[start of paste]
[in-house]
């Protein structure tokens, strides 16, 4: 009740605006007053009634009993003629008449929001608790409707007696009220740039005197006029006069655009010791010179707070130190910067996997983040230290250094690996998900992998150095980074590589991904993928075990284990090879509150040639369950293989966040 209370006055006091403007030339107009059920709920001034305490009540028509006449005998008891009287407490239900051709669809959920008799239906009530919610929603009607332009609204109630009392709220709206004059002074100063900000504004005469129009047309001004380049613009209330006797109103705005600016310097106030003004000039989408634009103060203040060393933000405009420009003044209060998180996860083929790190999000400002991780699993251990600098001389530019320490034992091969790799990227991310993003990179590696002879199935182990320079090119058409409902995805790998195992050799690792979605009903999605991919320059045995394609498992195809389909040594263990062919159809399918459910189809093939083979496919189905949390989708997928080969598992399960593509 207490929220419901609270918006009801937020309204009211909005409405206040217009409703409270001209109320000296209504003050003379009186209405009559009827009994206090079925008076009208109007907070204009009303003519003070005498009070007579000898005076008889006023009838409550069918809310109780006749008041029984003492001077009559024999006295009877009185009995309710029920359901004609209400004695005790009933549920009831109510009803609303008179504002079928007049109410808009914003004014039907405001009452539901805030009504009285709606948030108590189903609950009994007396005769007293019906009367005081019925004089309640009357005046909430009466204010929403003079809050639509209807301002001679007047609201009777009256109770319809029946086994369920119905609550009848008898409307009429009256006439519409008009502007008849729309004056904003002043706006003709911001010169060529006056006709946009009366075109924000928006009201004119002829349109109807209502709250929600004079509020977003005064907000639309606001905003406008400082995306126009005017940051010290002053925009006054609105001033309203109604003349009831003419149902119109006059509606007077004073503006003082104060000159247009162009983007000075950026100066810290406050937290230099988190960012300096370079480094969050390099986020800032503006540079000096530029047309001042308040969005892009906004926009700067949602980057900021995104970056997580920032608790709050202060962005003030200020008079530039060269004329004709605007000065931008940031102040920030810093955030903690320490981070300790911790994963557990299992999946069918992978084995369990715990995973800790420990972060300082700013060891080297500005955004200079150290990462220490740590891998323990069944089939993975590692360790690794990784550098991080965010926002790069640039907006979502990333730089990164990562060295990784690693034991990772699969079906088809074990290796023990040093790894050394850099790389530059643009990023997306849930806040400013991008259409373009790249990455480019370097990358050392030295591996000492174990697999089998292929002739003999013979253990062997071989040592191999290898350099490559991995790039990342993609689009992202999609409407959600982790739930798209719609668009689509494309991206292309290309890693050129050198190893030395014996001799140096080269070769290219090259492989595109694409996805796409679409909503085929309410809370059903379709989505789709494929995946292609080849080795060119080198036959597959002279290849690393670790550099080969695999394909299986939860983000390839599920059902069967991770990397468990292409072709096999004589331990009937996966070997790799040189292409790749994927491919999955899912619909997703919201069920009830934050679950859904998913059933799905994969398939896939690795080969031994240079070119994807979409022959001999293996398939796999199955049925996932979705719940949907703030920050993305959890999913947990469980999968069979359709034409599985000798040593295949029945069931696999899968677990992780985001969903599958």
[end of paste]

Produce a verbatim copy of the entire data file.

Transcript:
[in-house]
């Protein structure tokens, strides 16, 4: 009740605006007053009634009993003629008449929001608790409707007696009220740039005197006029006069655009010791010179707070130190910067996997983040230290250094690996998900992998150095980074590589991904993928075990284990090879509150040639369950293989966040 209370006055006091403007030339107009059920709920001034305490009540028509006449005998008891009287407490239900051709669809959920008799239906009530919610929603009607332009609204109630009392709220709206004059002074100063900000504004005469129009047309001004380049613009209330006797109103705005600016310097106030003004000039989408634009103060203040060393933000405009420009003044209060998180996860083929790190999000400002991780699993251990600098001389530019320490034992091969790799990227991310993003990179590696002879199935182990320079090119058409409902995805790998195992050799690792979605009903999605991919320059045995394609498992195809389909040594263990062919159809399918459910189809093939083979496919189905949390989708997928080969598992399960593509 207490929220419901609270918006009801937020309204009211909005409405206040217009409703409270001209109320000296209504003050003379009186209405009559009827009994206090079925008076009208109007907070204009009303003519003070005498009070007579000898005076008889006023009838409550069918809310109780006749008041029984003492001077009559024999006295009877009185009995309710029920359901004609209400004695005790009933549920009831109510009803609303008179504002079928007049109410808009914003004014039907405001009452539901805030009504009285709606948030108590189903609950009994007396005769007293019906009367005081019925004089309640009357005046909430009466204010929403003079809050639509209807301002001679007047609201009777009256109770319809029946086994369920119905609550009848008898409307009429009256006439519409008009502007008849729309004056904003002043706006003709911001010169060529006056006709946009009366075109924000928006009201004119002829349109109807209502709250929600004079509020977003005064907000639309606001905003406008400082995306126009005017940051010290002053925009006054609105001033309203109604003349009831003419149902119109006059509606007077004073503006003082104060000159247009162009983007000075950026100066810290406050937290230099988190960012300096370079480094969050390099986020800032503006540079000096530029047309001042308040969005892009906004926009700067949602980057900021995104970056997580920032608790709050202060962005003030200020008079530039060269004329004709605007000065931008940031102040920030810093955030903690320490981070300790911790994963557990299992999946069918992978084995369990715990995973800790420990972060300082700013060891080297500005955004200079150290990462220490740590891998323990069944089939993975590692360790690794990784550098991080965010926002790069640039907006979502990333730089990164990562060295990784690693034991990772699969079906088809074990290796023990040093790894050394850099790389530059643009990023997306849930806040400013991008259409373009790249990455480019370097990358050392030295591996000492174990697999089998292929002739003999013979253990062997071989040592191999290898350099490559991995790039990342993609689009992202999609409407959600982790739930798209719609668009689509494309991206292309290309890693050129050198190893030395014996001799140096080269070769290219090259492989595109694409996805796409679409909503085929309410809370059903379709989505789709494929995946292609080849080795060119080198036959597959002279290849690393670790550099080969695999394909299986939860983000390839599920059902069967991770990397468990292409072709096999004589331990009937996966070997790799040189292409790749994927491919999955899912619909997703919201069920009830934050679950859904998913059933799905994969398939896939690795080969031994240079070119994807979409022959001999293996398939796999199955049925996932979705719940949907703030920050993305959890999913947990469980999968069979359709034409599985000798040593295949029945069931696999899968677990992780985001969903599958």